- Extraction of natural gas from shale formations using the process of hydraulic fracturing (fracking) requires the use of thousands of cubic meters of fluid. Hydraulic fracturing fluids are pumped under pressure into shale formations, fracturing the shale and releasing pockets of trapped gases. When the pressure in a natural gas well is released, the previously trapped gases flow to the surface and are collected. As much as 80% of the fracking fluids return to the surface as well. These fluids, known as flowbback fluids or produced water, contain high concentrations of shale minerals including heavy metals and radionuclides. They also serve as a medium for microbial communities which produce hydrogen sulfide and other corrosive compounds. The storage, transportation and treatment of flowbback fluids increase the cost of natural gas production, and present an environmental health risk to local surface water systems. Further study of these fluids is required to constrain the process by which shale constituents are mobilized during hydraulic fracturing.
A fundamental component of any attempt to characterize the chemistry and microbiology of hydraulic fracturing fluids is effective sample collection. Even in ideal conditions, sampling these fluids consistently and with high frequency can be logistically difficult. Often periodic sampling, or spot sampling, is infrequent, occurring on the order of days to weeks. Spot samples offer a glimpse of fluid chemistry and microbiology at specific timed points, and can indicate that changes are occurring, but deliver little insight into the timescale or mechanisms of those changes. High resolution sampling, on the order of hours, has revealed that large changes in aquatic chemistry can occur on short timescales. In river systems, spot sampling has been shown to miss large volumes of nutrient influx as a result of heavy precipitation resulting in an underestimation of the concentration of these nutrients in the system. Once in the river, these nutrients are consumed and modified by microorganisms. Similarly, production rates of hydraulic fracturing fluids from natural gas wells are not constant and current spot sampling regimes may be missing changes in the fluids that are occurring on short timescales.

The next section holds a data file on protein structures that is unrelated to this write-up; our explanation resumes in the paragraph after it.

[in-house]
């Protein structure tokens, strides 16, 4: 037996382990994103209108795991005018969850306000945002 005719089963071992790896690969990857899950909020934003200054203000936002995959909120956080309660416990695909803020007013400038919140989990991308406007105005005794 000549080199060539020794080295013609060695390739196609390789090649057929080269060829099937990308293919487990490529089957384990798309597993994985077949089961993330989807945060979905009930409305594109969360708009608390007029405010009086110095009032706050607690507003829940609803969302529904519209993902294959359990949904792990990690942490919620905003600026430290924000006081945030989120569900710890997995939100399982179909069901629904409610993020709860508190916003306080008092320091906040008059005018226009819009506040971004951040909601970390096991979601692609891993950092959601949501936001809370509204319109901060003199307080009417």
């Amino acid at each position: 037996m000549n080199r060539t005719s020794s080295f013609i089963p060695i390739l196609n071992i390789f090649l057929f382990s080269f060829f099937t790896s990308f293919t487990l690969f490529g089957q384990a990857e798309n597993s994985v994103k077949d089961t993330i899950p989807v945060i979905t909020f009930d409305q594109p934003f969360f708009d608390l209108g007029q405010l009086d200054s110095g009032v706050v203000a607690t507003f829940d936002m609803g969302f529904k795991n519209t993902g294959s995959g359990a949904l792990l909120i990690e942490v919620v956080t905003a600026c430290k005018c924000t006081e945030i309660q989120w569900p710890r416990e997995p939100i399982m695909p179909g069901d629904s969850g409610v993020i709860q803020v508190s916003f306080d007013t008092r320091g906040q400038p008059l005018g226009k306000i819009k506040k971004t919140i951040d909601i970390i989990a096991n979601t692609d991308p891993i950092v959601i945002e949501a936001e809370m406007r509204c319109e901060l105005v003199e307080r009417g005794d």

The purpose of this project was to build and test continuous, remote sampling systems for use in characterizing chemical and microbial changes in hydraulic fracturing fluids. To accomplish this, I adapted a design known as the osmosampler that has been used successfully in deep ocean research. Osmosamplers function entirely by osmotic pressure generated by separating a chamber of concentrated salt water from a chamber of deionized water. This pressure is used to collect a sample of fluid in a long coil of small diameter Teflon tubing. Upon retrieval of the sampler, the tubing is divided into sections that contain fluids sampled at different time points throughout the deployment. Analysis of these sections provides a highb resolution dataset regarding changes in fluid conditions over time. For this project, I constructed three samplers, one based on those used in deep ocean applications using rigid cartridge membranes, and two of my own design using thin film forward osmosis membranes. For 58 days, the samplers collected fluid out of a flask full of D.I. water that was periodically spiked with NaCl and fluorescent microspheres. After each addition, reference samples were collected from the flask using a pipette, and stored. The conductivity data, indicating the concentration of total dissolved solids collected from two of the samplers, closely matched the reference samples though on different timescales. The samplers using the thin film membranes pumped very quickly, one reaching capacity after only a few days and the other after a few weeks. Data retrieved from these samplers was not complete for the 58 days, but the subset of data they did collect was accurate when compared to the spot sample data. The sampler using the cartridge membranes pumped very slowly and did not reach capacity within the 58 day experiment. Data from this sampler did not accurately reflect changes in the reservoir fluid conditions due to an unpredictably variable pumping rate throughout the trial. This study will help to inform design choices for future osmosamplers to be deployed in the field. These samplers show great potential for use in characterizing the chemistry and microbiology of hydraulic fracturing fluids, as well as other aqueous environments. Further testing is required to ensure that the thin film samplers can withstand the harsh environment present in hydraulic fracturing fluids.
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